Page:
WITH A DRAMATIC LOCATION THAT OFFERS 180-DEGREE VIEWS OF THE KAIWI CHANNEL, THIS HOME MAKEOVER SOARS WITH A NAUTICAL-IN-NATURE DESIGN.
Photographed by Kyle Rothenborg (interior) & Adam Taylor (exterior)
Koko Kai Cliffside residence is perched on a 150-foot cliff in one of O‘ahu’s most prestigious neighborhoods, Portlock. “While demolition and a new build may have been the obvious choice, a clever renovation was instead deemed more appropriate. Renovating saved cost, reduced permit duration and was a more environmentally sustainable solution,” explains Peter N. Vincent, FAIA, NCARB and managing partner of Peter Vincent Architects. “The game plan was to keep what was there and yet transform it into something radically different.”
The living room uses a neutral palette to let the outdoor view be the focal point. Photographed by Kyle Rothenborg (interior) & Adam Taylor (exterior)
The 180-degree view is why homeowners, Eric “Sonny” Moyé and Veronica S. Moyé of Dallas, bought their second home in Portlock. Introducing light, natural materials and finishes that do not compete with the breathtaking views was the focus of creating a cohesive design. “The new design capitalized on the coastal location and 150-foot elevation above the ocean, which gives the sense of being on a ship,” says Vincent. “The interior was opened up to expand the magnificent views. Wood frame bulkheads reinforce the sense of a ship aesthetic and define interior spaces. The materials, furniture and art reinforce the location and proximity to the ocean throughout the design.”
An area of immediate concern was the need for a defined entry. “There was no true sense of arrival or welcome,” Vincent explains. “Visitors now arrive via an up-lit path to a dramatic 7-foot glass pivot door. Wood frame bulkheads with up-lighting line the entry leading to a five-by-five-foot niche. The niche creates a focal point with the new entry stairs being relocated off the side to allow this more pleasant arrival.” The recess, lined with a soft fabric wall covering, contains a colorful ceramic work from Japanese-born artist Jun Kaneko’s Dango (Dumpling) series.
A boat-shaped soffit in the primary bedroom enhances the nautical-themed experience and conceals a flip-down television. Photographed by Kyle Rothenborg (interior) & Adam Taylor (exterior)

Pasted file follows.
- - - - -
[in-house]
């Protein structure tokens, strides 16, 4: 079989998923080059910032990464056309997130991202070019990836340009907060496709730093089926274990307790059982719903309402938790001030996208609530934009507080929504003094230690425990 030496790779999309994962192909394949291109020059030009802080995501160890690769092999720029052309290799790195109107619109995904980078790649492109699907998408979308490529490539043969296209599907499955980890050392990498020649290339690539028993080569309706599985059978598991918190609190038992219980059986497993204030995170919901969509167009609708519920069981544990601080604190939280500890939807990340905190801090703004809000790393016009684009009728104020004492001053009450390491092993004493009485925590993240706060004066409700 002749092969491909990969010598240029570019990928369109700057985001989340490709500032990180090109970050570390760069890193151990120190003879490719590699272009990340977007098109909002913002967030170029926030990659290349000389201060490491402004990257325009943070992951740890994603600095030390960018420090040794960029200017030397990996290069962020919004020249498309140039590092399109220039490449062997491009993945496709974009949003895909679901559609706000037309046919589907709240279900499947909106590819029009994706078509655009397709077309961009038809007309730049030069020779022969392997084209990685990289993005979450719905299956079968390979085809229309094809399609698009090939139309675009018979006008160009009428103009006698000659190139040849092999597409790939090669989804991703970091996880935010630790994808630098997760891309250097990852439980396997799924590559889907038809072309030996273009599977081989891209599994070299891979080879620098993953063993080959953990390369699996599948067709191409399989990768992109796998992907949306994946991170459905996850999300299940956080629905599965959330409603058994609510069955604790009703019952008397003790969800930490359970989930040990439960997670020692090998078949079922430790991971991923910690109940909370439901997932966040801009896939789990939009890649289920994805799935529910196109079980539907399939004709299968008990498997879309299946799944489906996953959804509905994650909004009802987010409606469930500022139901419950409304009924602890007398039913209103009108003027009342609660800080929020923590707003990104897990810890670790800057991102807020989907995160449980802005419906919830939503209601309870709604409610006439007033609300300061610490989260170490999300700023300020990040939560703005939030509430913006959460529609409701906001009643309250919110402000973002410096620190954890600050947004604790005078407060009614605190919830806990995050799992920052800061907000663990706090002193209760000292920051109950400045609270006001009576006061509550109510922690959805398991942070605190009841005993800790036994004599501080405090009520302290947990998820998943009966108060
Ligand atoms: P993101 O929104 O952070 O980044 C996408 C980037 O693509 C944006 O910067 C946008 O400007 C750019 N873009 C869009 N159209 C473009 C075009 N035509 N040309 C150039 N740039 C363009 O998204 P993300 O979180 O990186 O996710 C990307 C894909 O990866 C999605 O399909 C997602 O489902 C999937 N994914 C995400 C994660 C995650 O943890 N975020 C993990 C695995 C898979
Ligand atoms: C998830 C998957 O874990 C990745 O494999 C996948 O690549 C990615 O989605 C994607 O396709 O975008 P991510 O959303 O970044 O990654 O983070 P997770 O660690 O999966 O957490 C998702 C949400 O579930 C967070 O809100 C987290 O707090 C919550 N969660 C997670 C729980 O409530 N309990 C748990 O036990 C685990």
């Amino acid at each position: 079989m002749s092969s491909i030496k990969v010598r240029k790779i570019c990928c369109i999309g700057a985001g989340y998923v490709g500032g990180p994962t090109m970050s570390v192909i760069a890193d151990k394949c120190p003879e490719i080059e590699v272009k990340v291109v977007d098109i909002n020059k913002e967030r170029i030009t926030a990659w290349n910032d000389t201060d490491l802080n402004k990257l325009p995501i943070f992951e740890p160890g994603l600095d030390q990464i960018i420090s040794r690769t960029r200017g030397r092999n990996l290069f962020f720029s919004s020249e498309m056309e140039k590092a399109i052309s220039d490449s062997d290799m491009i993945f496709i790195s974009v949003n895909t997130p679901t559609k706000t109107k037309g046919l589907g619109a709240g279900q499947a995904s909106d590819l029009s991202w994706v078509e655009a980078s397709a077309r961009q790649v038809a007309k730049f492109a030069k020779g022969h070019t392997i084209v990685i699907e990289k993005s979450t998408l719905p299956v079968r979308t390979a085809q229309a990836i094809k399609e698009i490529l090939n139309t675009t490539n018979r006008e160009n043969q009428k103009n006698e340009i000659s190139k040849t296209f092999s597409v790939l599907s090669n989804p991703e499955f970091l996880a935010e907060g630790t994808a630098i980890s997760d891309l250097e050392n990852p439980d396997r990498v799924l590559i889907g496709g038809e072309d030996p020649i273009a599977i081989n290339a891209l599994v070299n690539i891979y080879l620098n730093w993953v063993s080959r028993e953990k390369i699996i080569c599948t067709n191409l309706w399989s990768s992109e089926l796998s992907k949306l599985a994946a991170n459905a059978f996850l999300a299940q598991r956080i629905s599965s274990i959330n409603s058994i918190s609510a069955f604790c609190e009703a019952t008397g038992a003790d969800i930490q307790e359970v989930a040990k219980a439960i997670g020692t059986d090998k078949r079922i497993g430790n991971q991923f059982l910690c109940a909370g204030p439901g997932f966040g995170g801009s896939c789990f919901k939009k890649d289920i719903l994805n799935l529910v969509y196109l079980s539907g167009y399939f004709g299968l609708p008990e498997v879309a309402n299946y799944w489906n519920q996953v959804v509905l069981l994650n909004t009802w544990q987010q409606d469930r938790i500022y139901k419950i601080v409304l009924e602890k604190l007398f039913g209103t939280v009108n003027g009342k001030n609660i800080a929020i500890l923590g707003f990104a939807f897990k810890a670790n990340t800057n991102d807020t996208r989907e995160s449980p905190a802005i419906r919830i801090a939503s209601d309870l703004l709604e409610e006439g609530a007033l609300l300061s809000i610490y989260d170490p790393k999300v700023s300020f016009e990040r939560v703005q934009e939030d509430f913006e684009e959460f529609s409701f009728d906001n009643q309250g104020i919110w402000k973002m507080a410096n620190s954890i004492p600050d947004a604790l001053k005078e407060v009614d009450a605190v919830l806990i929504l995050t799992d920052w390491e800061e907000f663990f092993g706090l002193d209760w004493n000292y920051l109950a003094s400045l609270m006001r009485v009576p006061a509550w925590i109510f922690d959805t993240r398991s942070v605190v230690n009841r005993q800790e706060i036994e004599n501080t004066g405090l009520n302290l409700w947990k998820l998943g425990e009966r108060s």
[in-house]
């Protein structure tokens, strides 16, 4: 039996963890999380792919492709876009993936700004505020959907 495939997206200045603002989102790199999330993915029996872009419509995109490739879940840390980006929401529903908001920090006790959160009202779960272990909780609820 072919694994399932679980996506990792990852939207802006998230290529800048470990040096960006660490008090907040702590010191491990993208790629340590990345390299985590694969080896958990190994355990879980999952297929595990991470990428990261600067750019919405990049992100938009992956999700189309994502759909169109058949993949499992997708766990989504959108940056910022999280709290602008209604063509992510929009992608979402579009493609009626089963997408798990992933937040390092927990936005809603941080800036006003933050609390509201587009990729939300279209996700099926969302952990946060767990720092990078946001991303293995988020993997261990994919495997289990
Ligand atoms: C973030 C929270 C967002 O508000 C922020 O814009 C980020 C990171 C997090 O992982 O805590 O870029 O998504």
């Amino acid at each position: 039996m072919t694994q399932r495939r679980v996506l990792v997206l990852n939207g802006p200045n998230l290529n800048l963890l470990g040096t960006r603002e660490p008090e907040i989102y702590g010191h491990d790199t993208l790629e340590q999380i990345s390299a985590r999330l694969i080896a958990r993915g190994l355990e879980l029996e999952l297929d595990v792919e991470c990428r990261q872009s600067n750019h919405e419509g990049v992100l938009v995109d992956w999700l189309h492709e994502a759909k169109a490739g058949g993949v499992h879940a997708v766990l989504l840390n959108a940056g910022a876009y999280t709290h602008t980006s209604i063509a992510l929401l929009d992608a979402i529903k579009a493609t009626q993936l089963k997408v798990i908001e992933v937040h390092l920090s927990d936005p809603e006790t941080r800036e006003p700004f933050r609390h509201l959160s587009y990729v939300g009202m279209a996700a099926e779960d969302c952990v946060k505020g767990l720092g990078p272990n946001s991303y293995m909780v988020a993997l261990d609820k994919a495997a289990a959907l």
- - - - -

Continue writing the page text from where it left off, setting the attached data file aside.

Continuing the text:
The interior was completely gutted, and the main stair, which connected the house’s five levels, was moved and replaced with a new floating stair, skylit from above to bring natural daylight through the center of the house. “The modern floating staircase is a dramatic central element of the design,” says Vincent. “A skylight floods the spaces with light, and abstract art creates a sense of calming continuity. The durable materials create a home that is functional as well as beautiful.”
The design intent was to smooth the lines and create a clean, contemporary look overall, and the goal was to have the design, interiors, and artwork all work harmoniously with the surroundings and the environment. Recessed lighting creates a clean, unified look throughout. Modern, contemporary, but very comfortable selections for the furnishings reflect the owner’s desire for a relaxed space.
Artwork selected by Kelly Sueda Fine Art works in harmony with the design, shown here in the dining room. Photographed by Kyle Rothenborg (interior) & Adam Taylor (exterior)
“The art should complement the outdoors and not compete,” says Vincent. “Art consultant Kelly Sueda reflected that the art is more abstract but in ocean-themed colors. We didn’t want to use ocean paintings and scenes when we had that scenery. That scenery is an unobstructed view of the Kaiwi Channel, the twenty-six-mile-wide waterway between O‘ahu and Moloka‘i. In the winter months, you see whales off the coast, and you see green sea turtles all year.”
Substantial picture windows create a flow from the indoors to the outdoors. Outdoors, the existing pool was demolished, and the new one aligns parallel to the ocean to open up the views. “With 150 feet of grade elevation, it is perfect for an infinity edge and provides more of a lap pool and spa. One can sit in the spa, buffered from the wind, and look out toward the ocean,” Vincent notes.
A small, impactful deck area features Ipe wood decking, a tropical hardwood that creates a ship-like feel. This ship-like aesthetic is carried throughout the house with stainless steel railings with an Ipe wood capping the lanais, and the primary suite has a boat-shaped soffit to mimic a nautical experience.
“The dated structure aesthetically did not fit with its surroundings. Yet the owners were enamored by the incredible views from the property,” notes Vincent. Now, the couple can enjoy a home that works with the natural elements creating a modern, calming residential refuge.
The skylit staircase provides transparency and light throughout the house. Photographed by Kyle Rothenborg (interior) & Adam Taylor (exterior)
ARCHITECT & INTERIOR DESIGN
Peter Vincent Architects, pva.com
Canaan Builders, LLC,
Monaghan Landscape Architects, LLC, rkmla.com
William Blakeney Inc., williamblakeneybuildingco.com
Kelly Sueda Fine Art, kellysuedafineart.com
Kitchen Palm Shade stone slab backsplash and countertops, caesarstoneus.com
Outdoor Bay sofa, lounge chair, chaise and side table, gloster.com
Dining tables and chairs; primary bedroom bed, lamps, side tables and dressers; powder room Sea Urchin pendant lights, hollyhunt.com
MDC INTERIOR SOLUTIONS
Primary bedroom accent wall and ceiling Paperweave wallcoverings, mdcwall.com
Dining Celestial Pebble chandelier and kitchen Light Drizzle chandelier, ochre.net
Living room Cloud sectional, coffee table and Raku rug; primary bedroom bedding; outdoor fireplace, rh.com
Outdoor Ocean Master Max Cantilever umbrellas, tuuci.com
Kitchen and primary suite Parisian Collection, Kervignac Oak flooring, uafloors.com